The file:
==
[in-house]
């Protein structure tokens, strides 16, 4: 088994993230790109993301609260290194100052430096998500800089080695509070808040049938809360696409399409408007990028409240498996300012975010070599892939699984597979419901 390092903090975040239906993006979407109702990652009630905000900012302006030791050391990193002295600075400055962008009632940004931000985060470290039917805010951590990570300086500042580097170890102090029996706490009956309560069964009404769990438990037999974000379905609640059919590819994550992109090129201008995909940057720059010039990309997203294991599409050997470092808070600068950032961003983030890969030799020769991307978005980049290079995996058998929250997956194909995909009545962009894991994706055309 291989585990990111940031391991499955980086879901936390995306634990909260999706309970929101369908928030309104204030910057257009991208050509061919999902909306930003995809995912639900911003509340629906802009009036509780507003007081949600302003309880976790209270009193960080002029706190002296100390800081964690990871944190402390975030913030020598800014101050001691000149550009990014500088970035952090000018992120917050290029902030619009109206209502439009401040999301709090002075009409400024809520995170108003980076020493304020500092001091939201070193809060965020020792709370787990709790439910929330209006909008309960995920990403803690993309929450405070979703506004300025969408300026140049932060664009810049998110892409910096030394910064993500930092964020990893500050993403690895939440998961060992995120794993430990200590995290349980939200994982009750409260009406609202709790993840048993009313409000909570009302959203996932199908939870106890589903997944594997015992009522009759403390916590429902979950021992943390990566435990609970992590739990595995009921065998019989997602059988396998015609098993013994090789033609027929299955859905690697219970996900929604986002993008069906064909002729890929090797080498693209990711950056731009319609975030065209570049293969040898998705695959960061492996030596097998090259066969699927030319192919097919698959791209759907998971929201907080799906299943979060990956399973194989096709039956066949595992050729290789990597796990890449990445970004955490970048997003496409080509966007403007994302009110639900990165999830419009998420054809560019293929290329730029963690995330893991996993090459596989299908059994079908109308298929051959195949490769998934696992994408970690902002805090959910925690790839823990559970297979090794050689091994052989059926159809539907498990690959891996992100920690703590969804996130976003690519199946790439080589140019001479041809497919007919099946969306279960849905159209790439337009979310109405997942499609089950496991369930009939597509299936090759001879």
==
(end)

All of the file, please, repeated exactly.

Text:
[in-house]
């Protein structure tokens, strides 16, 4: 088994993230790109993301609260290194100052430096998500800089080695509070808040049938809360696409399409408007990028409240498996300012975010070599892939699984597979419901 390092903090975040239906993006979407109702990652009630905000900012302006030791050391990193002295600075400055962008009632940004931000985060470290039917805010951590990570300086500042580097170890102090029996706490009956309560069964009404769990438990037999974000379905609640059919590819994550992109090129201008995909940057720059010039990309997203294991599409050997470092808070600068950032961003983030890969030799020769991307978005980049290079995996058998929250997956194909995909009545962009894991994706055309 291989585990990111940031391991499955980086879901936390995306634990909260999706309970929101369908928030309104204030910057257009991208050509061919999902909306930003995809995912639900911003509340629906802009009036509780507003007081949600302003309880976790209270009193960080002029706190002296100390800081964690990871944190402390975030913030020598800014101050001691000149550009990014500088970035952090000018992120917050290029902030619009109206209502439009401040999301709090002075009409400024809520995170108003980076020493304020500092001091939201070193809060965020020792709370787990709790439910929330209006909008309960995920990403803690993309929450405070979703506004300025969408300026140049932060664009810049998110892409910096030394910064993500930092964020990893500050993403690895939440998961060992995120794993430990200590995290349980939200994982009750409260009406609202709790993840048993009313409000909570009302959203996932199908939870106890589903997944594997015992009522009759403390916590429902979950021992943390990566435990609970992590739990595995009921065998019989997602059988396998015609098993013994090789033609027929299955859905690697219970996900929604986002993008069906064909002729890929090797080498693209990711950056731009319609975030065209570049293969040898998705695959960061492996030596097998090259066969699927030319192919097919698959791209759907998971929201907080799906299943979060990956399973194989096709039956066949595992050729290789990597796990890449990445970004955490970048997003496409080509966007403007994302009110639900990165999830419009998420054809560019293929290329730029963690995330893991996993090459596989299908059994079908109308298929051959195949490769998934696992994408970690902002805090959910925690790839823990559970297979090794050689091994052989059926159809539907498990690959891996992100920690703590969804996130976003690519199946790439080589140019001479041809497919007919099946969306279960849905159209790439337009979310109405997942499609089950496991369930009939597509299936090759001879």